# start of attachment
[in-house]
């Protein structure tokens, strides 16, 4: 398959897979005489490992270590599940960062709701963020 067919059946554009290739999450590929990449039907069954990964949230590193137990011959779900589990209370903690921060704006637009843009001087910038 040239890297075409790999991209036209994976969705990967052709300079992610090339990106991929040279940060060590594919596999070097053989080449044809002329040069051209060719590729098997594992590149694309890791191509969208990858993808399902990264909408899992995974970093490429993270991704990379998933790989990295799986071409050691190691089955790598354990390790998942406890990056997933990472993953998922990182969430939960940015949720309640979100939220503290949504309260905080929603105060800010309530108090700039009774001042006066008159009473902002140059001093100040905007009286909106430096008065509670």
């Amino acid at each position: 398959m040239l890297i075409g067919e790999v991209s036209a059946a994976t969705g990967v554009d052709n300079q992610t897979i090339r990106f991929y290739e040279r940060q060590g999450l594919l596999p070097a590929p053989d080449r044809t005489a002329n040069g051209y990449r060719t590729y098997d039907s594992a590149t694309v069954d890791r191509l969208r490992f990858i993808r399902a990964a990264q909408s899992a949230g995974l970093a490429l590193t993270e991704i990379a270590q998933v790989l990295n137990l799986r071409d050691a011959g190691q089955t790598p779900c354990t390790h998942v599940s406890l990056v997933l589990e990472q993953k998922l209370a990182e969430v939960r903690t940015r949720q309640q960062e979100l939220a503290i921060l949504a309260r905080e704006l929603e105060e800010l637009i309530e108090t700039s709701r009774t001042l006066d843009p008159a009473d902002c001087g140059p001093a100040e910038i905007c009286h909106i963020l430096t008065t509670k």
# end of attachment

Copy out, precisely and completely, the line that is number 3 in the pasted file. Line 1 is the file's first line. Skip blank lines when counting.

């Amino acid at each position: 398959m040239l890297i075409g067919e790999v991209s036209a059946a994976t969705g990967v554009d052709n300079q992610t897979i090339r990106f991929y290739e040279r940060q060590g999450l594919l596999p070097a590929p053989d080449r044809t005489a002329n040069g051209y990449r060719t590729y098997d039907s594992a590149t694309v069954d890791r191509l969208r490992f990858i993808r399902a990964a990264q909408s899992a949230g995974l970093a490429l590193t993270e991704i990379a270590q998933v790989l990295n137990l799986r071409d050691a011959g190691q089955t790598p779900c354990t390790h998942v599940s406890l990056v997933l589990e990472q993953k998922l209370a990182e969430v939960r903690t940015r949720q309640q960062e979100l939220a503290i921060l949504a309260r905080e704006l929603e105060e800010l637009i309530e108090t700039s709701r009774t001042l006066d843009p008159a009473d902002c001087g140059p001093a100040e910038i905007c009286h909106i963020l430096t008065t509670k």